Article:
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Investigating the factors effecting resistance of a wire.

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Investigating the factors effecting resistance of a wire


Resistance is how easily electron flow through a component. Electric current is the movement of electrons through a conductor. So the action of particles slowing down the flow of electrons is resistance.

This happens because of the electrons that flow through the wire. These electrons travel at a steady pace in one type of wire, but when they come to a different piece of wire, they have to slow down or speed up in order to be able to pass. (This is why the current differs). Ohm's law states that the current flowing through the circuit is directly proportional to the voltage applied. (If you double one, you double the other.) Resistance is encountered when the charged particles that make up the current collide with other fixed particles in the material. As the resistance of a material increases so must the force required to drive the same amount of current. In fact resistance, in ohms is equal to the electromotive force or potential difference, in volts (V) divided by the current, in amperes (I) - Ohm's law.

Electricity is conducted through a conductor, in this case wire, by means of free electrons. The number of free electrons depends on the material and more free electrons means a better conductor, i.e. it has less resistance. For example, gold has more free electrons than iron and, as a result, it is a better conductor. The free electrons are given energy and as a result move and collide with neighbouring free electrons. This happens across the length of the wire and thus electricity is conducted. Resistance is the result of energy loss as heat. It involves collisions between the free electrons and the fixed particles of the metal, other free electrons and impurities.

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  1. 80cm length of 36 SWG diameter “nichrome” (a metal alloy) wire- to measure the resistance across the wire you need wire. There needs to be 80cm even though we will only be using 50cm because then you have some room to put the wire into the crocodile clip.
  2. Power pack- to supply the power and electrons through the nichrome wire to make a reading from the ammeter and voltmeter.
  3. Five connecting wires- to connect the nichrome wire to the ammeter and voltmeter and to connect the ammeter and voltmeter to the power pack.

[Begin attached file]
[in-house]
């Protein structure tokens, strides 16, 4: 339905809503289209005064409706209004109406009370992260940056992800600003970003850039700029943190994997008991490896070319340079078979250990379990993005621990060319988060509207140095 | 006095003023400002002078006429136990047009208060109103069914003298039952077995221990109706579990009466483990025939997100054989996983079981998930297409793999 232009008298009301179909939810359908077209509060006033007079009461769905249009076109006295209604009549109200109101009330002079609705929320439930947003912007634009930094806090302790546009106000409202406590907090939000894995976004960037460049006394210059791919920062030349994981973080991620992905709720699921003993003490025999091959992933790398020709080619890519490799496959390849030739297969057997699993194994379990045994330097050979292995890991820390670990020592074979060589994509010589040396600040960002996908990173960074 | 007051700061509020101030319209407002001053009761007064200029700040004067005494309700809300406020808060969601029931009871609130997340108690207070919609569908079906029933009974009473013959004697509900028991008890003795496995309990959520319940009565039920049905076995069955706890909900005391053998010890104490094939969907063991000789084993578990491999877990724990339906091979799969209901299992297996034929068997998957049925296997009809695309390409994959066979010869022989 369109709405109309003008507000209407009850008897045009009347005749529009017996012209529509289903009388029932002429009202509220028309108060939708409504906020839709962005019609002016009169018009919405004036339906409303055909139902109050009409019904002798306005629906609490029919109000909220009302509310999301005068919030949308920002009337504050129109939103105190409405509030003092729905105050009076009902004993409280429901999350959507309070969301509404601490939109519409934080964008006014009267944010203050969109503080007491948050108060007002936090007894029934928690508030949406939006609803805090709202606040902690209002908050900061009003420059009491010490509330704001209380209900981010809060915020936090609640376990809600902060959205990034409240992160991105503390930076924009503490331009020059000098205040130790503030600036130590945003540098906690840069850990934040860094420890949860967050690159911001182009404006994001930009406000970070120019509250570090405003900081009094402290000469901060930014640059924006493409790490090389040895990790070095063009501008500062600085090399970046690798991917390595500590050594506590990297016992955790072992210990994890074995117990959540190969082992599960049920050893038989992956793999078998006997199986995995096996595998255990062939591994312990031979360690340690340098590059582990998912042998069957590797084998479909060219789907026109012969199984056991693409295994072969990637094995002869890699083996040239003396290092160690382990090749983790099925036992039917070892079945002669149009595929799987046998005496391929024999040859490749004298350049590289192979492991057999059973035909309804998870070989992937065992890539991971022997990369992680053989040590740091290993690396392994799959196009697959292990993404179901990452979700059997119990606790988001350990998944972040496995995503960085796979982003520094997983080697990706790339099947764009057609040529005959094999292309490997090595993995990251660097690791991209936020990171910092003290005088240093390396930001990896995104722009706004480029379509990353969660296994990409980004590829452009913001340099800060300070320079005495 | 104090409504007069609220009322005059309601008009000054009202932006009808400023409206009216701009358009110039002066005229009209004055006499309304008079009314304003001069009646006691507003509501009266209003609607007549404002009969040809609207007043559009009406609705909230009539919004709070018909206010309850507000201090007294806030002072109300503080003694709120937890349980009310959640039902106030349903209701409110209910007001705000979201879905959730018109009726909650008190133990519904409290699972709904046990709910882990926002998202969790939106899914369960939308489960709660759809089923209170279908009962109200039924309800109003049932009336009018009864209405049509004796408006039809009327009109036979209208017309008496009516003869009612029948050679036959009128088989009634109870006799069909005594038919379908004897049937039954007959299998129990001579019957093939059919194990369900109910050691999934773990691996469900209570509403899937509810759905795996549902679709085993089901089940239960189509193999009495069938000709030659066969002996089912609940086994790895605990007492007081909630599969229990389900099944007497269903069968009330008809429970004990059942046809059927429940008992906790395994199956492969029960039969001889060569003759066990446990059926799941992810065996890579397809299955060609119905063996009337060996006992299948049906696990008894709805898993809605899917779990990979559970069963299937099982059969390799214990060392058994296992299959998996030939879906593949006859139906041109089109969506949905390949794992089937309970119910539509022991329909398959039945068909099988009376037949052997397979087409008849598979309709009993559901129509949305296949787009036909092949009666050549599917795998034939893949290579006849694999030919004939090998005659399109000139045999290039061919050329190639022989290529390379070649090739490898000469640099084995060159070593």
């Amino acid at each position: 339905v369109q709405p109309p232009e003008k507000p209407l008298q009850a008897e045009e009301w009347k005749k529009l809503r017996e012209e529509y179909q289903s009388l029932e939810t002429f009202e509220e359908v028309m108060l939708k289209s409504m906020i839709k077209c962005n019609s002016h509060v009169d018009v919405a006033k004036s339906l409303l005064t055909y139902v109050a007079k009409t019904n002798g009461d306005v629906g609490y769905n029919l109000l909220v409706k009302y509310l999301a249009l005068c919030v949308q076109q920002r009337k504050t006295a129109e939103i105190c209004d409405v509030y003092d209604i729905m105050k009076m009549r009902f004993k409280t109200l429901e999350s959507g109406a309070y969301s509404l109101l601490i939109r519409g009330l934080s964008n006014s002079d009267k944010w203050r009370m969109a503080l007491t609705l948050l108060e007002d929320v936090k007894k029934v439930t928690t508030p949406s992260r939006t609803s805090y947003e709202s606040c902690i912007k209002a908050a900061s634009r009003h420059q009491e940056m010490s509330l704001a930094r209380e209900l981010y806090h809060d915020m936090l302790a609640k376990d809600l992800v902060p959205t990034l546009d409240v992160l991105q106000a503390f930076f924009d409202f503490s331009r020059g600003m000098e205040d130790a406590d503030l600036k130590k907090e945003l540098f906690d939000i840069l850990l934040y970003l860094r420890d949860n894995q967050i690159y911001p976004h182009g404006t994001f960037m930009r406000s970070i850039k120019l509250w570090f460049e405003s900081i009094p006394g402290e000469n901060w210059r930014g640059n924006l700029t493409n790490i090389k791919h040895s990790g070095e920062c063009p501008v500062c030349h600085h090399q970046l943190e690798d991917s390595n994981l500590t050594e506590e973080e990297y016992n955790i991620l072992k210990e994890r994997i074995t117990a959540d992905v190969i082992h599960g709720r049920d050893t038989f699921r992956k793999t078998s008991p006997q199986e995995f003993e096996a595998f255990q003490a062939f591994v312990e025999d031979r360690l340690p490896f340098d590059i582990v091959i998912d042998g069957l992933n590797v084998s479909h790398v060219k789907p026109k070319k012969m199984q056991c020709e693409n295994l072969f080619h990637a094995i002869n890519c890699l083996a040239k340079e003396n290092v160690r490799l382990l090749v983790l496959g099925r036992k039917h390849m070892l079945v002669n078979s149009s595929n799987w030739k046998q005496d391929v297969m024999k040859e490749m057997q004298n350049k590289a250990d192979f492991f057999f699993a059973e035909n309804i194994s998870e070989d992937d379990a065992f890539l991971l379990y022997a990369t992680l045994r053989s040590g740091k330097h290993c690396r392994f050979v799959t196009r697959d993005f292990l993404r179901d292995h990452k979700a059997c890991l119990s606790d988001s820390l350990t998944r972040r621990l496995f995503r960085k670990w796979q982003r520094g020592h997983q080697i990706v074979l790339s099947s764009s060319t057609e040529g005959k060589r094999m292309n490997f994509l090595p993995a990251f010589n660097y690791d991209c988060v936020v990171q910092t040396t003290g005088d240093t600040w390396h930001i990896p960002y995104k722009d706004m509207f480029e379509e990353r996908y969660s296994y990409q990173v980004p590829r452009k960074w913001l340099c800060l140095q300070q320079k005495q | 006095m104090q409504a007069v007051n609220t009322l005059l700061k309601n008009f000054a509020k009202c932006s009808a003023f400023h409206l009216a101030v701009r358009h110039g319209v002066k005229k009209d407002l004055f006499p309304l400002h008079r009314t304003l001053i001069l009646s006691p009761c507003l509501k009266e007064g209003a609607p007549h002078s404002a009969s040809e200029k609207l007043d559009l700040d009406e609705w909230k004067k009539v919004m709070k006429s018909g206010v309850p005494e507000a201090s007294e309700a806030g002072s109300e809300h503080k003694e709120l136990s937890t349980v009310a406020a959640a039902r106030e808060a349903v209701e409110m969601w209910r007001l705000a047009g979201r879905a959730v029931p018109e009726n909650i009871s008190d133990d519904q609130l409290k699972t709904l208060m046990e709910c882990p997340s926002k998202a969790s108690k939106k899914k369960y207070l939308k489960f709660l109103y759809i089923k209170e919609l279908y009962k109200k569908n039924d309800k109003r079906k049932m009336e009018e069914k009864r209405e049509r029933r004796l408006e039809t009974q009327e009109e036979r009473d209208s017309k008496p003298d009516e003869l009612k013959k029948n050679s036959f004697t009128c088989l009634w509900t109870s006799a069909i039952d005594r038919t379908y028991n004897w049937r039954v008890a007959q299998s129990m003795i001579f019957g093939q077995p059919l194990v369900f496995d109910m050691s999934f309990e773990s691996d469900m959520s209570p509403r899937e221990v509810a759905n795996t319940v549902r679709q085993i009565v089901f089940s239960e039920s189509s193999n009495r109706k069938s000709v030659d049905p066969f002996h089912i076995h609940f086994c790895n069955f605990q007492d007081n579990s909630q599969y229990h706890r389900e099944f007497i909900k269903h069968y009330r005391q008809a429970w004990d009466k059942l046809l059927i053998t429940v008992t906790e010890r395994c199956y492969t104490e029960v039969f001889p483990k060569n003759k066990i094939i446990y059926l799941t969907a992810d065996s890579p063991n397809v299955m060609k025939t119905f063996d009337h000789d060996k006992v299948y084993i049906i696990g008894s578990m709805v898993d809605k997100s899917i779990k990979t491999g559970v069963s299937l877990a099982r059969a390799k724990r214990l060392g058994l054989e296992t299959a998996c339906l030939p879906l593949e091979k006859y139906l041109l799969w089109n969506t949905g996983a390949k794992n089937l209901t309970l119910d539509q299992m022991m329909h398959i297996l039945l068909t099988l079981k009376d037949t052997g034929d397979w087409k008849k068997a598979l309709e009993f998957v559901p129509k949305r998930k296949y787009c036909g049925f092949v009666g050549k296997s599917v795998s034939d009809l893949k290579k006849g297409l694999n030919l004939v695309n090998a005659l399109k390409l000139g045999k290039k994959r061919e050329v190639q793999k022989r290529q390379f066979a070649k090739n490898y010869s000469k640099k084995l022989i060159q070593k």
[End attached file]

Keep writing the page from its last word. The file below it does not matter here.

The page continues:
4. Two crocodile clips- to attach the connecting wires to the constantan wire.
  5. Voltmeter meter- measures the voltage (measured in colts) across the nichrome wire.
  6. Ammeter meter- measures the current (measured in amps) across the nichrome wire.


Fair Test

Use the same wire throughout the experiment, to keep diameter exactly the same. Use an ammeter and a voltmeter to measure the figures accurately and to 2 decimal places. I would do the experiment in the same environment every time, so the temperature would be the same, so the resistance of the wire is not changed.

To keep this experiment as accurate as possible we need to make sure, firstly, that the length of the wire is measured precisely from the inside edge of the crocodile clips, making sure that the wire is straight when we do this. We must also make sure that the wire is straight when we conduct the experiment. If it is not, short circuits may occur and bends and kinks in the wire may affect the resistance. The reading that we take of the voltage should be done fairly promptly after the circuit is connected.

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So the length of the wire does affect the resistance of the wire because the number of atoms in the wire increases or decreases as the length of the wire increases or decreases in proportion.

In any given metal wire, there are a number of atoms and free moving electrons. Electricity is the movement of these electrons through the wire. Resistance is caused when the free electrons moving through the wire collide with the atoms making their path through the wire more difficult. This means that if there are more atoms in the way to collide with the free electrons the resistance is increased. In a length of wire there will be a number of atoms, and in a wire twice the length, there will be twice the number of atoms. In turn this will lead to there being double the number of collisions between the electrons and the atoms increasing the resistance by 2. This explains why the results were directly proportional. If a length of a wire contains a certain number of atoms when that length is increased the number of atoms will also increase. This is shown in my diagrams below:

In this diagram the left wire is half the length of the wire on the right and so has half the number of atoms, this means that the electrons will collide with the atoms half the amount of times.
Also if the length of the wire was trebled or quadrupled then the resistance would also treble or quadruple.

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